The Many School Songs
of the V.I.

"Alma Mater floreat,
Quae nos educavit"

school song, like a school crest and a school flag, is a powerful rallying force for any school. Yet for the first four decades of its existence, through the stewardship of over a dozen Headmasters, the V.I. had no song it could call its own. That there was a need for one was indisputable, for The Victorian of August 1925 had lamented:

" ...Besides a crest, we need a school song. Will none of our talented Old Boys write one for us? There is a composer in England who has already told our president that he would be very willing to write the music, and as he has wide experience, we should hurry up and accept his offer. A suitable school song should be built up on lines similar to the Harrow School Song. It must be easy to learn and have plenty of good vowel sounds and should lend itself to singing. "

The Victorian had good reason to cite Harrow, one of Britain's top schools. Harrow School Songs (and there were some fifty in its Song Book) date from the nineteenth century. Old Harrovians are invited back to their alma mater at the end of each term to sing - often with nostalgic tears streaming down their cheeks - their corpus of School Songs, such as Forty Years On, Five Hundred Faces, Willow the King and The Voice of the Bell. On Speech Day at Harrow a dozen boys from each House sit in the choir-stalls and sing for their parents and visitors who fill the auditorium. Such is the power and reach of a School Song to rally, nourish and rouse the spirit of a school, long after school days are over.

Nothing happened after that comment until the 1941 when a School Song finally made its appearance, at least in the July issue of The Victorian. The following was printed in The Victorian without any comment or explanation:

Alma Mater
by John Worthington

1st verse

Your children are we, O Mother,
Tried by your testing and true;
Scaled to your love and none other
And benisoned yet by you:
Your children in joy and sorrow,
Leal to the days that are past.
We look to the glorious morrow,
And honour you to the last.

Victoria.. Victoria.
Victoria.. Victoria.
Victoria.. Victoria.
Victoria.. In-sti-tu-tion.

2nd verse
Yours was the kindness that blessed us
And cherished our faltering days,
Yours was the hand that caressed us
And led through difficult Ways:
Now Love and Honour and Splendour,
Gifts from a bounteous store,
We yield to you, and we render
Our hearts' true homage once more.

Victoria.. Victoria.
Victoria.. Victoria.
Victoria.. Victoria.
Victoria.. In-sti-tu-tion.

Alma Mater is Latin for Fostering Mother, a term used endearingly for one's old school or university. It can also refer to the alma mater's song as well. It is not clear who this John Worthington was, as he is not listed anywhere as a member of the V.I. staff. From the chorus, at least, the song does seem to have been specially tailored for the school. Unfortunately, no Old Boy can be traced who can shed light on the circumstances of this very first School Song.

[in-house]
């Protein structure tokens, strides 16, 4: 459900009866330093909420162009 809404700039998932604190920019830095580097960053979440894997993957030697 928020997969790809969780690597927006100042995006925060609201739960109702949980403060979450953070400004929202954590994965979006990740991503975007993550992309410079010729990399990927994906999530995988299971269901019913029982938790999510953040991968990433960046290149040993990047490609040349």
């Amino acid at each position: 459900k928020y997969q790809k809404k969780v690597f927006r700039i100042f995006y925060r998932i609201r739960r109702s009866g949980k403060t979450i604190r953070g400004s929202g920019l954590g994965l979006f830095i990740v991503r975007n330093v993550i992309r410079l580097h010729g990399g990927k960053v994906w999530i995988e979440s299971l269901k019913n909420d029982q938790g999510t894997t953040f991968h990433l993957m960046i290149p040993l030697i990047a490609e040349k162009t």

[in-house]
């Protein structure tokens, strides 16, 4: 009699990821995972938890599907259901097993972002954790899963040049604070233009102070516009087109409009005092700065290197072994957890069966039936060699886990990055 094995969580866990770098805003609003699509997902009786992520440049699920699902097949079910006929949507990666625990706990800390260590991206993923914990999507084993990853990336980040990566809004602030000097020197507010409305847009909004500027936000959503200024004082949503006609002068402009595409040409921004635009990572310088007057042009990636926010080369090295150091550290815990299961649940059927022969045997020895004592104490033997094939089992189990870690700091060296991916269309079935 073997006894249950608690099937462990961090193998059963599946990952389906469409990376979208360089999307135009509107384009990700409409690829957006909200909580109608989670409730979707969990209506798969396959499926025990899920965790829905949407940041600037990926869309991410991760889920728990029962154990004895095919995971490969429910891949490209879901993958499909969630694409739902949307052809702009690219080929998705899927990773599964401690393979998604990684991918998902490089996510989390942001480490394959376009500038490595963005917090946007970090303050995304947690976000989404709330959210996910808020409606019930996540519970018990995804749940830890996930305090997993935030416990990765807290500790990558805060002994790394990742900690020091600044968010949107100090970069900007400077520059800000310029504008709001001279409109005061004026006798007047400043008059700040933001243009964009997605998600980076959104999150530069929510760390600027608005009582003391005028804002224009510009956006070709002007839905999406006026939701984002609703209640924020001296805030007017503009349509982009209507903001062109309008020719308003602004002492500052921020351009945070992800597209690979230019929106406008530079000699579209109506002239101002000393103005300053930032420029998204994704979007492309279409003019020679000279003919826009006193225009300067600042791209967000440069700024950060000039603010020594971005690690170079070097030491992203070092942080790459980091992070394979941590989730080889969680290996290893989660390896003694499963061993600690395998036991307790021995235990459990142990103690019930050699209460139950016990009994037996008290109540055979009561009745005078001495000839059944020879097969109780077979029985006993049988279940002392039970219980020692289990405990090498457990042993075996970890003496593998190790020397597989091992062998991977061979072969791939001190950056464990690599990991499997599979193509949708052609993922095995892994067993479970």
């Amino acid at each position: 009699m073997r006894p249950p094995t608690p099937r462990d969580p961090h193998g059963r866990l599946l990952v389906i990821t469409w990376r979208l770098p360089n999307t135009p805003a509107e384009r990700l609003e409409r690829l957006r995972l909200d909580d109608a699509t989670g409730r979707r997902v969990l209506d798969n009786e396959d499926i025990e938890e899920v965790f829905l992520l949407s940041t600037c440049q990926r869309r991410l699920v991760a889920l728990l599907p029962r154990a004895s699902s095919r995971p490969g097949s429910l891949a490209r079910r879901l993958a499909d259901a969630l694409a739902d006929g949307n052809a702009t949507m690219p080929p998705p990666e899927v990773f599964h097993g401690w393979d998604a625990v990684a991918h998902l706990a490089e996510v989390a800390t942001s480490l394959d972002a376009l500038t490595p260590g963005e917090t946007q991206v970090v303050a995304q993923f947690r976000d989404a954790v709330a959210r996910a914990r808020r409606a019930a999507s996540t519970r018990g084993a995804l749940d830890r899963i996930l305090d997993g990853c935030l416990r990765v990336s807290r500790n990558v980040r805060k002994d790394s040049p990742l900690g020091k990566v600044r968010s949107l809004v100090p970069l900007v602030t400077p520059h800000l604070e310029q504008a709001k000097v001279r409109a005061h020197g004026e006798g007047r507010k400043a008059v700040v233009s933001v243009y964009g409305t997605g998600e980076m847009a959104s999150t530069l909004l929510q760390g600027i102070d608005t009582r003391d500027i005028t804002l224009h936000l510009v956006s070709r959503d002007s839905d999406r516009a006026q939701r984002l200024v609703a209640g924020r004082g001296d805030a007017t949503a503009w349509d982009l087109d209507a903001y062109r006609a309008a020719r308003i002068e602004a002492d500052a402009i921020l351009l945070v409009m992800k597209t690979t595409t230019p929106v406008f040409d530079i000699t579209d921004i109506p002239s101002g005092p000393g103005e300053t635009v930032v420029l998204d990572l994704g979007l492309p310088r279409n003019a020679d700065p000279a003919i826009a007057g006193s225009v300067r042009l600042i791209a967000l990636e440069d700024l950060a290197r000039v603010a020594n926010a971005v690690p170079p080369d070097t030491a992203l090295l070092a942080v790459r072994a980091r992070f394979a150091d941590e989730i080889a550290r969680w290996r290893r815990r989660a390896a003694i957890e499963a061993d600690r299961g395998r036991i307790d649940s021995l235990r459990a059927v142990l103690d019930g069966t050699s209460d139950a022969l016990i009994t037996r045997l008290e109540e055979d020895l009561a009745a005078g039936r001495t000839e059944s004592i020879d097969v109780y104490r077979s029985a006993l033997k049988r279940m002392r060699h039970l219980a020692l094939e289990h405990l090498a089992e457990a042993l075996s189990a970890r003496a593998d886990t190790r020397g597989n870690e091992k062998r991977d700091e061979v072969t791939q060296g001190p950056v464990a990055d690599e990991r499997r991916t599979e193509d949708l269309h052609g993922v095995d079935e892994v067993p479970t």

There could only have been a few months for the V. I. Boys to sing this Song as war would soon engulf the whole region. In the immediate post-war period Alma Mater was consigned to the dust bin of history and the following new song was taught instead during Mr. F. Daniel's tenure as Headmaster:


The Old School
Words by G.C.S. Koch and Music by W.E. Meyer

Click here to listen to Dennis Loh's interpretation of The Old School

The Old School

1st verse
It was many years ago,
That our fathers built this school,
And they've wandered to and fro
But they've kept the olden rule;
It was many years ago,
And they've wandered to and fro,
But the noblest thing they know
Is the olden rule.

Oh, the old grey school,
Where the winding waters stream.
It's that old grey school
That abides within our dreams;
Yea, it's our old school
With the olden, golden rule
That none shall seek for glory
But the glory of the school.

2nd verse
It was long and long ago,
That our fathers loved this school,
And we loved it, even so,
For its wise and golden rule;
It was long and long ago,
And we love it, even so,
For the noblest thing we know
Is the olden rule.

3rd verse
From the days of long ago
Came the honour of our school -
Shall we let the great days go
And forget the olden rule?
From the days of long ago
Let us forward march and go
With our hearts and eyes aglow
With the olden rule.

Despite the imagery evocative of the British Isles, this song was by one Gerald Charles Sydney Koch, an older brother of V.I. Old Boy and pre-war teacher, Leslie F. Koch. Gerald Koch was himself a Victorian and taught English and other subjects at Gan Eng Seng School in Singapore in the twenties and thirties, ending up as Acting Principal for a short period in 1938. He was known to have a fondness for writing long, rambling poems in old-fashioned, obscure English, a trait rather evident in his effort above. He lived out his later years in England.

It would seem that only select classes were taught that song, as not all Old Boys of that era recall learning it. Even as The Old School was echoing in certain classrooms of the School, an announcement was made to some senior classes either in late 1948 or in early 1949 by Mr F. Daniel that the V.I. was to have a proper School Song, one befitting the country's best school. Enter Mr G. F. Jackson.

Mr Jackson had joined the V.I. in 1948 and had served in the Royal Navy during the war. He had an M.A. from Sheffield and taught English Literature to G F Jackson the senior boys. By all accounts, he was one of the better literature teachers the School had known, with a deep love of the theatre as well. His pupils recall that he loved to hear himself reading literary passages aloud, without offering much explanation! In 1950, he introduced to the V.I. a double literature course as an experiment, with seven, and later, ten books to be studied for the literature paper.